Private company makes proposal for court services
Published 7:00 am Thursday, January 19, 2017
The Pearl River County Board of Supervisors heard a proposal to privatize the monitoring of residents on probation in the Pearl River County Justice Court system, at a judge’s discretion, during Wednesday’s meeting.
Bix Johnson, of Southern Court Services, LLC, spoke to the Board about the company’s work in justice and municipal courts in southern Mississippi to reduce funding and workloads in the criminal justice system.
Johnson said he plans to establish an office in Pearl River County and hire local residents to monitor probationers, administer drug tests and provide other services as ordered by a judge. People ordered to serve probation through his company would pay $50 per month, plus $30 for drug tests and $10 per day for an ankle monitor, Johnson said.
The county would pay nothing to the company, he said, instead he would collect payments from the probationers through money orders.
“It’s a business I didn’t know existed a year ago, [other] people that do this are in it for the dollars, and are not treating people with respect,” Johnson said. “Our philosophy is treating anyone that walks in our office with respect, until they lose that respect.”
Johnson said they have a contract with Culpepper Labs in Hattiesburg who analyzes drug tests taken with swabs, but his company can also perform instant urine tests.
He said swab tests allow for a more graduated indication, instead of a black and white answer to better determine a parolee’s behavior. Ankle monitors can be monitored remotely with anyone in law enforcement who is given access, Johnson said. A notice is sent to an employee’s or law enforcement’s cellphone if the probationer leaves their designated area.
If a judge deems a person indigent, or unable to pay, Johnson said he would provide the service to them at no cost, only collecting what is owed to the county. Johnson said this service could save the county money by allowing convicted offenders to serve sentences through probation, instead of in the county jail where county dollars are spent to house and feed inmates.
County Administrator Adrain Lumpkin said the Pearl River County Justice Court doesn’t typically order drug testing, and suggested the Board speak with Justice Court judges to determine if they could benefit from the service. Board Vice President Hudson Holliday said the service could be useful because people sentenced to 30 days in jail could instead be put on house arrest and continue to work.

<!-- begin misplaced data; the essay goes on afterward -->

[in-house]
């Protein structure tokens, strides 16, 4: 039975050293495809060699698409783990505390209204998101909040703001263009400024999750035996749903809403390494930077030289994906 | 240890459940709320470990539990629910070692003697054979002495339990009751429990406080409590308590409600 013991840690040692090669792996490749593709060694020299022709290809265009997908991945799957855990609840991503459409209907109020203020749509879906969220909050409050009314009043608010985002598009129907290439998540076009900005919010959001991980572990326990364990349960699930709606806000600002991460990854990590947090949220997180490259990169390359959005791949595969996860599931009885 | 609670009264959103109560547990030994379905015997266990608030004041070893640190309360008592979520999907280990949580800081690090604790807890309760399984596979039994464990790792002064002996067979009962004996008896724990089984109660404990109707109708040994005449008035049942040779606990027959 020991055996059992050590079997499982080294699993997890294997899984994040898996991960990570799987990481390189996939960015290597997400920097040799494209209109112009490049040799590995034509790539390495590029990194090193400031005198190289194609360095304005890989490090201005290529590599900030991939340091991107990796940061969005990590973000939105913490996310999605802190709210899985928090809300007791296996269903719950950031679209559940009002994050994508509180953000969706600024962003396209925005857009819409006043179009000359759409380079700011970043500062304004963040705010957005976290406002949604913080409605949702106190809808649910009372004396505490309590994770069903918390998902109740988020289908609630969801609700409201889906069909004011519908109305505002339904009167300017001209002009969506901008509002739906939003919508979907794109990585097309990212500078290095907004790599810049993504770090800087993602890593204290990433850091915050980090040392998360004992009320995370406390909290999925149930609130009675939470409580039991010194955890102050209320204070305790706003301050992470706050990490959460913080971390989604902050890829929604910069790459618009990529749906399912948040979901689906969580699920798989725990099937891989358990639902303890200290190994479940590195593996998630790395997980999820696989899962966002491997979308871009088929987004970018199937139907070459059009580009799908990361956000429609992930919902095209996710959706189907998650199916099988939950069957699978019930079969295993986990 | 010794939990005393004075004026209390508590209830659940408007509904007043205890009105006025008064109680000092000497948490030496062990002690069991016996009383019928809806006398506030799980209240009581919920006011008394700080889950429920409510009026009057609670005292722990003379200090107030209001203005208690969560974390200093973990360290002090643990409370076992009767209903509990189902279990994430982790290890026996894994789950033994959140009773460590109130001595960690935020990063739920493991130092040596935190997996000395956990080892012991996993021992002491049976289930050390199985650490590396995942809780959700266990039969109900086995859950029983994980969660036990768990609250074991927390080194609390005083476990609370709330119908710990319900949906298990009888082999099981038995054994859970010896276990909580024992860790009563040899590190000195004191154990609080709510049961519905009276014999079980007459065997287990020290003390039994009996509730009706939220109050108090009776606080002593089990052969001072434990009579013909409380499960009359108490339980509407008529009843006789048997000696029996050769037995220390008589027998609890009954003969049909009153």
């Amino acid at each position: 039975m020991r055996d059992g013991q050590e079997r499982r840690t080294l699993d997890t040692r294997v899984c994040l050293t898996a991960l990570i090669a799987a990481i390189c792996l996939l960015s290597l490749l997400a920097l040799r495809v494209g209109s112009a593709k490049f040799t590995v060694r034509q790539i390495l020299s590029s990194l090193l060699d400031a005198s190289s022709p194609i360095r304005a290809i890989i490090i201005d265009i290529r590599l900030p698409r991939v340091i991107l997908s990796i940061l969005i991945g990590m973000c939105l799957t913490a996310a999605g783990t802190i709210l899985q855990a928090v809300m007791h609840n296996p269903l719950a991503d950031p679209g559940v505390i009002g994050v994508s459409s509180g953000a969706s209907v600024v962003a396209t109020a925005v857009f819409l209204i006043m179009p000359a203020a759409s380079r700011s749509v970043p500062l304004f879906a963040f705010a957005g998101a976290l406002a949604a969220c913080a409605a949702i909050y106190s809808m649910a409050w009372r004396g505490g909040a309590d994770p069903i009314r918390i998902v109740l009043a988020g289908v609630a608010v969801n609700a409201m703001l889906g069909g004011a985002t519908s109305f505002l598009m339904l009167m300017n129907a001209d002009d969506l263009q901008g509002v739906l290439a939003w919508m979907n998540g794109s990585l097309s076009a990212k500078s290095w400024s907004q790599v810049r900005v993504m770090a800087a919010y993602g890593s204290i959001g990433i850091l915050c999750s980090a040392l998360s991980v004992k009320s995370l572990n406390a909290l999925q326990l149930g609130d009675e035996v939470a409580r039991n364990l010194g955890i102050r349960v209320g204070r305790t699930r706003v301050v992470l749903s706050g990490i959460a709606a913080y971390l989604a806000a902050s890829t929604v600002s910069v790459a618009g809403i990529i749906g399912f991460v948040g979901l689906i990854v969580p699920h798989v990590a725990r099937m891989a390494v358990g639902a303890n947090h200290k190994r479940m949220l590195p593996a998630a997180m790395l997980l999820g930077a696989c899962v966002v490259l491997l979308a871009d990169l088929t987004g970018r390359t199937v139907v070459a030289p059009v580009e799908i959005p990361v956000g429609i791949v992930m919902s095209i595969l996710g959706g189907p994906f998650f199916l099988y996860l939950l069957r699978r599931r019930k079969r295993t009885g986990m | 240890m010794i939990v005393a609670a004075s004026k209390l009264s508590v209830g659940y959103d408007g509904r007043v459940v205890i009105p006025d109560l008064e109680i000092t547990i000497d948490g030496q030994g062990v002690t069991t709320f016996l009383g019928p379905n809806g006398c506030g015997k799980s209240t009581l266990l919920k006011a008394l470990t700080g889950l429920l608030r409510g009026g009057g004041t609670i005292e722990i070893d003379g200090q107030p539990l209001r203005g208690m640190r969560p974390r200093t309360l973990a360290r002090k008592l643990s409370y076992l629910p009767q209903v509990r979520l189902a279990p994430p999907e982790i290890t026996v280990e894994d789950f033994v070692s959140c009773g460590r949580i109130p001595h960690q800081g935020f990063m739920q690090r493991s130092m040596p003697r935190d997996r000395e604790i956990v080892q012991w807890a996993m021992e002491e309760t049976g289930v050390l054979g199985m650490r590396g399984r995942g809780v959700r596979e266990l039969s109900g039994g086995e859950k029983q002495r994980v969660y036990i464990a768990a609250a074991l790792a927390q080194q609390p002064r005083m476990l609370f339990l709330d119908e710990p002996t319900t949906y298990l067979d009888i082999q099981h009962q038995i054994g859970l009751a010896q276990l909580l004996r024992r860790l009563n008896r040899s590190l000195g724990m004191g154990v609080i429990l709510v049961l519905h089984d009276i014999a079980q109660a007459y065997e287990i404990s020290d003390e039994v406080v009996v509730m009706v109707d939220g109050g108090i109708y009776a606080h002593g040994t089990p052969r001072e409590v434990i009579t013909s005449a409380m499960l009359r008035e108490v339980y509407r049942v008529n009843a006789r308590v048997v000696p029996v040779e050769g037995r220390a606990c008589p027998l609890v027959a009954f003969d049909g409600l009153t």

District IV Supervisor Farron Moeller also expressed support for the program, asking about the typical procedure between a judge and the company.
Johnson said all of his business would come directly from a court order, dictating exactly what each parolee is required to do.
The company also has other programs; including initiatives to stop what Johnson called the revolving door of driver’s license issues, which is where repeat offenders drive without a license due to an inability to take the exam or don’t have insurance.
Johnson said they are also working with clients to find them jobs and training.
He also said the company deals strictly with justice and city courts, not state inmates or apprehension.
If someone violates their probation, they notify the judge who will hold a hearing or issue a warrant, Johnson said. The Board voted to move forward with the agreement and speak with county judges to determine whether the service will be used.
The Board’s next meeting will be Feb. 6 at 9 a.m. in the courthouse on Julia Street in Poplarville.